You've heard of TasP, PrEP and other acronyms on HIV prevention. Here, activist Jason Rosenberg discusses "DasP," or "decriminalization as prevention" and why it could be helpful in the fight against HIV.
What seemed imminent a few years ago is bogged down in community resistance in cities nationwide. But while overdose deaths continue, activists go on chipping away at the backlash.
Columbus is Ohio’s largest city—and home to the state’s largest number of people living with HIV.
In the Bronx, poverty, homelessness, and other structural factors are barriers to care for many, but the borough is still making progress in fighting its epidemic.
In Las Vegas, known for its vice-related tourism, finding resources to reach people at risk or in need of care is still a challenge.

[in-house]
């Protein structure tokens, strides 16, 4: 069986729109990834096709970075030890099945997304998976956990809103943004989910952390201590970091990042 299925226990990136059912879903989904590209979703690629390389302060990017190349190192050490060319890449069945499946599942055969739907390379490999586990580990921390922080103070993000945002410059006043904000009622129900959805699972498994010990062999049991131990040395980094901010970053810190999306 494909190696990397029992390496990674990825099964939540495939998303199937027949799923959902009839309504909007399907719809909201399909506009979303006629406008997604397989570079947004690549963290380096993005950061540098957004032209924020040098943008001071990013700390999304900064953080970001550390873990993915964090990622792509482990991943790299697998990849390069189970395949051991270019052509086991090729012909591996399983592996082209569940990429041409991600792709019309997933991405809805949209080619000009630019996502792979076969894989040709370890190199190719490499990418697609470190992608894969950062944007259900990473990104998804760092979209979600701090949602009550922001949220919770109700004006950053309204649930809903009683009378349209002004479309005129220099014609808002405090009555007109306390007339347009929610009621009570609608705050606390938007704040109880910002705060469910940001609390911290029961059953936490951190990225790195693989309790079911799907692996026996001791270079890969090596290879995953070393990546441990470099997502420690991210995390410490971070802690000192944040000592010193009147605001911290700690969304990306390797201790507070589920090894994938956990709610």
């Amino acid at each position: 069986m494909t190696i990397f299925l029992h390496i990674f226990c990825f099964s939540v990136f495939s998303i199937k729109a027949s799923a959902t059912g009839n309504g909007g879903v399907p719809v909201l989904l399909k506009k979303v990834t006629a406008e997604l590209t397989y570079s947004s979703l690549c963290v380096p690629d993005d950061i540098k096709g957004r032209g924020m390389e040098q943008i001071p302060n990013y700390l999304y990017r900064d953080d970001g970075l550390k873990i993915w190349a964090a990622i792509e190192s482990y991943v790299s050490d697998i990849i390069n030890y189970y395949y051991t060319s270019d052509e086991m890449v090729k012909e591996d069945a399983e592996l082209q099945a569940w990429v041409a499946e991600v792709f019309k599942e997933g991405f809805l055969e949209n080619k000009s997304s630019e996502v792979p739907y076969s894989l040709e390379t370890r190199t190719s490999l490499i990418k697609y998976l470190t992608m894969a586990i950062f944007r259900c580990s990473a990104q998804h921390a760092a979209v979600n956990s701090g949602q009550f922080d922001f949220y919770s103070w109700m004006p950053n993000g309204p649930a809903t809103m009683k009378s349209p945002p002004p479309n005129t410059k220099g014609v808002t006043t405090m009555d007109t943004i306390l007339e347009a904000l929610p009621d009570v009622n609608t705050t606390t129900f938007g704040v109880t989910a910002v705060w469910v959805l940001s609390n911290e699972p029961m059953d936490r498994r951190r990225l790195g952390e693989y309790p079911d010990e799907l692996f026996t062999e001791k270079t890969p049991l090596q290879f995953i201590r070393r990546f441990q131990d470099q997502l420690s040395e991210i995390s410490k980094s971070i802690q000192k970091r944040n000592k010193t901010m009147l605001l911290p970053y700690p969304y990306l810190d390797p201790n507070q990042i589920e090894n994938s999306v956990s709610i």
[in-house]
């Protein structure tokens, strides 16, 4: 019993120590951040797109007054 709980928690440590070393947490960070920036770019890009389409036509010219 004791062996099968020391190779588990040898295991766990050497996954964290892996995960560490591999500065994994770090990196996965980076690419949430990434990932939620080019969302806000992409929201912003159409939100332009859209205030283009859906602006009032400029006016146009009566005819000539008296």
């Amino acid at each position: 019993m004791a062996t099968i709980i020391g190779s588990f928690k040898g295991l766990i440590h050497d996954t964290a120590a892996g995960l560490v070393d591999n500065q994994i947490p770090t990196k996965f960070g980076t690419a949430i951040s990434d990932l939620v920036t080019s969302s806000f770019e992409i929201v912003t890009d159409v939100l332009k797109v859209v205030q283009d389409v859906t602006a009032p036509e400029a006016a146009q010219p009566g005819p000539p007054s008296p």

Skyrocketing housing costs mean HIV-negative youth have priorities other than prevention.
While black and Latinx gay and bisexual men and transgender women make up a larger portion of HIV cases in and around Boston, the opioid crisis has led to spiking HIV rates among injection drug users.
Though Seattle is doing well compared to many other U.S. cities, it could still invest more to serve marginalized populations, including black residents and injection drug users.
The HIV epidemic in Philadelphia is heavily concentrated in its black population. Local caregivers at BEBASHI have seen diagnosis rates drop in recent years, though there’s still progress to be made.
Though she died of HIV-related causes at the age of 26, her impact on fashion carried far beyond her years as a model.